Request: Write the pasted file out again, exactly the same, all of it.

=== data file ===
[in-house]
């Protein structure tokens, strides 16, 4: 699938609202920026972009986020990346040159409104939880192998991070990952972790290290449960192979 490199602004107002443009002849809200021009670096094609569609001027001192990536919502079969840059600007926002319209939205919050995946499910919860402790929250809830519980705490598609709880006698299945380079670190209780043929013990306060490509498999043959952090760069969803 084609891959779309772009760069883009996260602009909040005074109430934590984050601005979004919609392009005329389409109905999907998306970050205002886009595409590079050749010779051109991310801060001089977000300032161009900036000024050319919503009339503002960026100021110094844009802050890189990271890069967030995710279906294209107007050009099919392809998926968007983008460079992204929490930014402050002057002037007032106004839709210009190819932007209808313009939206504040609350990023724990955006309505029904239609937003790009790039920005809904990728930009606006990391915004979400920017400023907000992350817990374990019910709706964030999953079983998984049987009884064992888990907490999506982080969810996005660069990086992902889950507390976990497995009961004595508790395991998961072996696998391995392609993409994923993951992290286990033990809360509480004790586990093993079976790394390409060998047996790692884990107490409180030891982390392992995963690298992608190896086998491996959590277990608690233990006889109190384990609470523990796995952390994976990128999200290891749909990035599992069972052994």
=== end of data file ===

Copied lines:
[in-house]
């Protein structure tokens, strides 16, 4: 699938609202920026972009986020990346040159409104939880192998991070990952972790290290449960192979 490199602004107002443009002849809200021009670096094609569609001027001192990536919502079969840059600007926002319209939205919050995946499910919860402790929250809830519980705490598609709880006698299945380079670190209780043929013990306060490509498999043959952090760069969803 084609891959779309772009760069883009996260602009909040005074109430934590984050601005979004919609392009005329389409109905999907998306970050205002886009595409590079050749010779051109991310801060001089977000300032161009900036000024050319919503009339503002960026100021110094844009802050890189990271890069967030995710279906294209107007050009099919392809998926968007983008460079992204929490930014402050002057002037007032106004839709210009190819932007209808313009939206504040609350990023724990955006309505029904239609937003790009790039920005809904990728930009606006990391915004979400920017400023907000992350817990374990019910709706964030999953079983998984049987009884064992888990907490999506982080969810996005660069990086992902889950507390976990497995009961004595508790395991998961072996696998391995392609993409994923993951992290286990033990809360509480004790586990093993079976790394390409060998047996790692884990107490409180030891982390392992995963690298992608190896086998491996959590277990608690233990006889109190384990609470523990796995952390994976990128999200290891749909990035599992069972052994």